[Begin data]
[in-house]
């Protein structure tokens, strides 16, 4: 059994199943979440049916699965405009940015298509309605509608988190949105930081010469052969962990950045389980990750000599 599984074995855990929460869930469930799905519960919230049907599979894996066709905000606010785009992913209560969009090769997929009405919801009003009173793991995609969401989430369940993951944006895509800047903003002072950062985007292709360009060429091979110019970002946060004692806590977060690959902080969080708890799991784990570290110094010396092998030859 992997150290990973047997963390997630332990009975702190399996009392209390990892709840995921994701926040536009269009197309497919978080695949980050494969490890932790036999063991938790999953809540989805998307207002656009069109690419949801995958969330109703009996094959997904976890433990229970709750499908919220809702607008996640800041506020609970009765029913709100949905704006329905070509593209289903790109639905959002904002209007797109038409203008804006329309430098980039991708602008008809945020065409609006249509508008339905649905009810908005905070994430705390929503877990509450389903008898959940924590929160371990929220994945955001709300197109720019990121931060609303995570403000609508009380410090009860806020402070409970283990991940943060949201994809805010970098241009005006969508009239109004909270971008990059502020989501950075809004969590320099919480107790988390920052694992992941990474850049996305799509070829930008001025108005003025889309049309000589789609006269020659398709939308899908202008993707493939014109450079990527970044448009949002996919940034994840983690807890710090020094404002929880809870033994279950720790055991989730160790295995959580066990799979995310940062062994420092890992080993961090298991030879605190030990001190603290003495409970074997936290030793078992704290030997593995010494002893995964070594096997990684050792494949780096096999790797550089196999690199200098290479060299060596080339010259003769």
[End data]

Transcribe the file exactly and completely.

[in-house]
């Protein structure tokens, strides 16, 4: 059994199943979440049916699965405009940015298509309605509608988190949105930081010469052969962990950045389980990750000599 599984074995855990929460869930469930799905519960919230049907599979894996066709905000606010785009992913209560969009090769997929009405919801009003009173793991995609969401989430369940993951944006895509800047903003002072950062985007292709360009060429091979110019970002946060004692806590977060690959902080969080708890799991784990570290110094010396092998030859 992997150290990973047997963390997630332990009975702190399996009392209390990892709840995921994701926040536009269009197309497919978080695949980050494969490890932790036999063991938790999953809540989805998307207002656009069109690419949801995958969330109703009996094959997904976890433990229970709750499908919220809702607008996640800041506020609970009765029913709100949905704006329905070509593209289903790109639905959002904002209007797109038409203008804006329309430098980039991708602008008809945020065409609006249509508008339905649905009810908005905070994430705390929503877990509450389903008898959940924590929160371990929220994945955001709300197109720019990121931060609303995570403000609508009380410090009860806020402070409970283990991940943060949201994809805010970098241009005006969508009239109004909270971008990059502020989501950075809004969590320099919480107790988390920052694992992941990474850049996305799509070829930008001025108005003025889309049309000589789609006269020659398709939308899908202008993707493939014109450079990527970044448009949002996919940034994840983690807890710090020094404002929880809870033994279950720790055991989730160790295995959580066990799979995310940062062994420092890992080993961090298991030879605190030990001190603290003495409970074997936290030793078992704290030997593995010494002893995964070594096997990684050792494949780096096999790797550089196999690199200098290479060299060596080339010259003769």